1. A golf putter comprising a head and an elongated shaft, said shaft having a longitudinal axis, an upper end and a lower end, the shape of said head corresponding to that of a cylinder having first and second ends whereby said head has convex sides extending between the ends of said head, said head being adapted to be positioned with the longitudinal axis thereof extending horizontally, whereby a first convex side of said head extending between the ends thereof may be used to strike a golf ball, means for connecting the lower end of said shaft to said head midway of the ends of said head, said connecting means comprising an elongated runner having a narrow width, a longitudinal axis, and a lower surface longitudinally and transversely curved throughout its length, the Width of said runner being substantially less than the length of said head, the longitudinal axes of said shaft and runner lying in the same plane, the longitudinal axis of said runner extending perpendicular to the longitudinal axis of said head from the lower end of said shaft to said head, the length and longitudinal curvature of said runner and the diameter of said head being such that when the longitudinally and transversely curved lower surface of said runner is positioned on a horizontal putting surface and the longitudinal axis of said shaft is positioned at an angle of approximately 30 degrees to 50 degrees to said horizontal surface, the lowermost convex side of said head is spaced above said horizontal surface, whereby said narrow runner provides the sole contact between said head and said horizontal surface, and said head may be moved relative to the horizontal surface on said runner in a vertical plane containing the longitudinal axis of said shaft to contact a golf ball above a horizontal plane passing through the center of said ball whereby overspin may be imparted to said 'ball.

2. The golf putter defined in claim 1 wherein said head has an elongated groove extending lengthwise along the upper surface thereof to provide a sighting means for orienting the head relative to a golf ball and the hole.

References Cited UNITED STATES PATENTS 1,433,150 10/1922 Reach 273-1 64 3,199,873 8/1965 Surratt 273-167 X FOREIGN PATENTS 713,954 7/1965 Canada. 1,459,095 10/ 1966 France.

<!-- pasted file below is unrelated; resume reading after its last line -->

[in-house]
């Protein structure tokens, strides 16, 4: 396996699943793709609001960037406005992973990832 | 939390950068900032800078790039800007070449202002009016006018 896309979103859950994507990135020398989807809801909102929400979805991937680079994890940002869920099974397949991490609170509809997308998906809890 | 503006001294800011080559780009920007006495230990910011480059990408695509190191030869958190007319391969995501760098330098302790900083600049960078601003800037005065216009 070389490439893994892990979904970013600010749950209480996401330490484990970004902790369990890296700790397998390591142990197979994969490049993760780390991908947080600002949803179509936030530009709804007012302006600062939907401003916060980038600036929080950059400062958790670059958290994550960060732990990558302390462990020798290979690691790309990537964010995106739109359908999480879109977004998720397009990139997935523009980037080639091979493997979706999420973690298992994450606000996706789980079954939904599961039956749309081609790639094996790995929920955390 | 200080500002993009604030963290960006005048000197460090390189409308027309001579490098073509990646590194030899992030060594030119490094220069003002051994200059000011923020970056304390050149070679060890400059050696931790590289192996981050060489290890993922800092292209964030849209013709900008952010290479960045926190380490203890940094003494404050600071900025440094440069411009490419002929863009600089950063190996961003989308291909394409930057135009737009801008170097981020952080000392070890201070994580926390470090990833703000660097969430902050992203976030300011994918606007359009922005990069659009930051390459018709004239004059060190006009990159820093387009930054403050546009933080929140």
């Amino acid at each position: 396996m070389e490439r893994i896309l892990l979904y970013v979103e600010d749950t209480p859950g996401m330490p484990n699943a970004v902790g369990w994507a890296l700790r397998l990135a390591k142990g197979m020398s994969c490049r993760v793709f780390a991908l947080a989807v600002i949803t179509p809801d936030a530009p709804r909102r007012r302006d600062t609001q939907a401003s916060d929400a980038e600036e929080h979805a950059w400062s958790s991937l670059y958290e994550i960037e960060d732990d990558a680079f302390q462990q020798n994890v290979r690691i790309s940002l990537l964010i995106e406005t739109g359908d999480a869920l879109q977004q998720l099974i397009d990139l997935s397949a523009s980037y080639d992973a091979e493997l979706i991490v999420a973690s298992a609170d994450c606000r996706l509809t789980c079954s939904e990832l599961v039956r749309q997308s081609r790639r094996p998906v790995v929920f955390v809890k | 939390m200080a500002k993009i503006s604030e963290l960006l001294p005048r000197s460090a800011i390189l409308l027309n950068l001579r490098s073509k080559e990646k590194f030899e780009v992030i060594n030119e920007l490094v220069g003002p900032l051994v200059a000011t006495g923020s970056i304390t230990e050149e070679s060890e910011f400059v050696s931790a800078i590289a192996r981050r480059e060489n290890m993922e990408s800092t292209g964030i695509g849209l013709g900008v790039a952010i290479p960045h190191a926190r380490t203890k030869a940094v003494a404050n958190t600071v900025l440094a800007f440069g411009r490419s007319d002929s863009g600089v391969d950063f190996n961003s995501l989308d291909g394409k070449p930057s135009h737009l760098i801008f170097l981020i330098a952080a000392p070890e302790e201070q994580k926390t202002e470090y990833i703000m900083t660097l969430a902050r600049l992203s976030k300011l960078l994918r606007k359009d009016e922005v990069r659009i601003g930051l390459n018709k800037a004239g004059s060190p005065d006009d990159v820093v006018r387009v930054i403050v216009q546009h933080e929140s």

GEORGE I. MARLO, Primary Exwmr'ner.

US. Cl. X.R.

Patent Citations
Cited PatentFiling datePublication dateApplicantTitle
US1433150 *Feb 11, 1922Oct 24, 1922Spalding & Bros AgGolf club
US3199873 *Apr 1, 1963Aug 10, 1965Dwight F SurrattGolf putter equipped with userpositioned sighting means
CA713954A *Jul 20, 1965Wright WilliamGolf putter
FR1459095A * Title not available
Referenced by
Citing PatentFiling datePublication dateApplicantTitle
US3625518 *May 23, 1969Dec 7, 1971Solheim KarstenGolf club head with complex curvature for the sole and/or the striking face
US3830503 *Apr 6, 1973Aug 20, 1974Consoli NGolf club for hazard surfaces
US3908996 *Aug 2, 1974Sep 30, 1975Molinaro John MGame ball rammer
US3909005 *Jan 15, 1974Sep 30, 1975Piszel Geza AGolf club
US4325550 *Aug 1, 1980Apr 20, 1982Stan Thompson Golf Club CompanyPutter with shaft axis focussed at blade keel
US4828265 *Apr 23, 1984May 9, 1989Antonious A JGolf club head
US5090698 *Mar 27, 1990Feb 25, 1992Kleinfelter Thomas AGolf putter
US5207721 *Jun 9, 1992May 4, 1993Thomas LobdellPutter
US5433441 *Nov 22, 1993Jul 18, 1995Olsen; Christopher K.Golf putter with cylindrical clubhead
US5746662 *May 6, 1997May 5, 1998Squire; Herbert D.Controlled pendulum golf putter
US5800283 *Apr 4, 1995Sep 1, 1998Nomura; SuekiKneeling putter
US6767292 *Dec 13, 2002Jul 27, 2004Richard John Skalla, Sr.Golf putter with a rear mounted shaft
US6767293Feb 15, 2002Jul 27, 2004Martin PechterGolf club putter and method of putting
US6776727Jan 23, 2003Aug 17, 2004Duane Charles John EngdahlBalanced putter for practice and play
US7048643Jun 2, 2003May 23, 2006Richard Paul WelshDo-drop golf putter
US7115041Aug 6, 2004Oct 3, 2006Callaway Golf CompanyPutter-type golf club head with an insert
US7374500Sep 15, 2005May 20, 2008Duane Charles John EngdahlPutter with fixable shaft that rotates to convert the putter from practice to play
US7419439 *May 19, 2005Sep 2, 2008Aleamoni Aran SGolf putter
US7833108 *Apr 20, 2006Nov 16, 2010Peter Kim HosowichTraining head for golf training putter, and method of training
US20030064822 *Sep 16, 2002Apr 3, 2003Arvidson Roy EinarGolf putter and method for putting
US20030157993 *Feb 15, 2002Aug 21, 2003Martin PechterGolf club putter and method of putting
US20040198531 *Apr 27, 2004Oct 7, 2004Martin PechterGolf club putter and method of putting
US20040259654 *Jun 20, 2003Dec 23, 2004Failla William C.Shuffle putter
US20050119069 *Aug 6, 2004Jun 2, 2005Guard John G.Putter-type golf club head with an insert
US20060014591 *Sep 15, 2005Jan 19, 2006Engdahl Duane C JPutter with fixable shaft that rotates to convert the putter from practice to play
US20060258472 *Apr 20, 2006Nov 16, 2006Hosowich Peter KTraining head for golf training putter, and method of training
US20080146372 *Feb 19, 2008Jun 19, 2008Duane Charles JohnAdjustable putter head
US20120329579 *Sep 6, 2012Dec 27, 2012Marc Dewey ArnetteMethod of putting
US20160144254 *Jun 24, 2014May 26, 2016Stephen Patrick FeeneySports Equipment
WO2003070331A1 *Feb 14, 2003Aug 28, 2003Martin PechterGolf club putter and method of putting
Classifications
U.S. Classification473/251, 473/293, 473/330
International ClassificationA63B53/00
Cooperative ClassificationA63B53/007, A63B49/06
European ClassificationA63B53/00P